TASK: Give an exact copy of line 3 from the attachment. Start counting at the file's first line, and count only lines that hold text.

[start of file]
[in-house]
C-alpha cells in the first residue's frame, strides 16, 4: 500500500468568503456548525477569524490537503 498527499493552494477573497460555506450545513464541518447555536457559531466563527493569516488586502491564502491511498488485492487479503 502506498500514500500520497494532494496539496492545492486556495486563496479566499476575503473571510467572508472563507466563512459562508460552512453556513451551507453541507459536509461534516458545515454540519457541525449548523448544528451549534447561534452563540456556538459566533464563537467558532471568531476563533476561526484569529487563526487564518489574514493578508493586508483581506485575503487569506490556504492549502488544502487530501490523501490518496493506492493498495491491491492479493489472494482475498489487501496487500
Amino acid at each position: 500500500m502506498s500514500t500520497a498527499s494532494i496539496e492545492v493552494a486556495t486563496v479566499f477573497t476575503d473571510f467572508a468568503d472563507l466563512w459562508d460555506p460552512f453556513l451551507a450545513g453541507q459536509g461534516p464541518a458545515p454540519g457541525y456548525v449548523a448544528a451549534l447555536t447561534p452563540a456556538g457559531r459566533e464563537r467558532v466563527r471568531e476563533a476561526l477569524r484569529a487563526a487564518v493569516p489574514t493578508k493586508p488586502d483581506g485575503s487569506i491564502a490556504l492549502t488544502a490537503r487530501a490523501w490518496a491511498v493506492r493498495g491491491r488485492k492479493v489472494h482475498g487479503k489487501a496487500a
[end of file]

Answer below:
Amino acid at each position: 500500500m502506498s500514500t500520497a498527499s494532494i496539496e492545492v493552494a486556495t486563496v479566499f477573497t476575503d473571510f467572508a468568503d472563507l466563512w459562508d460555506p460552512f453556513l451551507a450545513g453541507q459536509g461534516p464541518a458545515p454540519g457541525y456548525v449548523a448544528a451549534l447555536t447561534p452563540a456556538g457559531r459566533e464563537r467558532v466563527r471568531e476563533a476561526l477569524r484569529a487563526a487564518v493569516p489574514t493578508k493586508p488586502d483581506g485575503s487569506i491564502a490556504l492549502t488544502a490537503r487530501a490523501w490518496a491511498v493506492r493498495g491491491r488485492k492479493v489472494h482475498g487479503k489487501a496487500a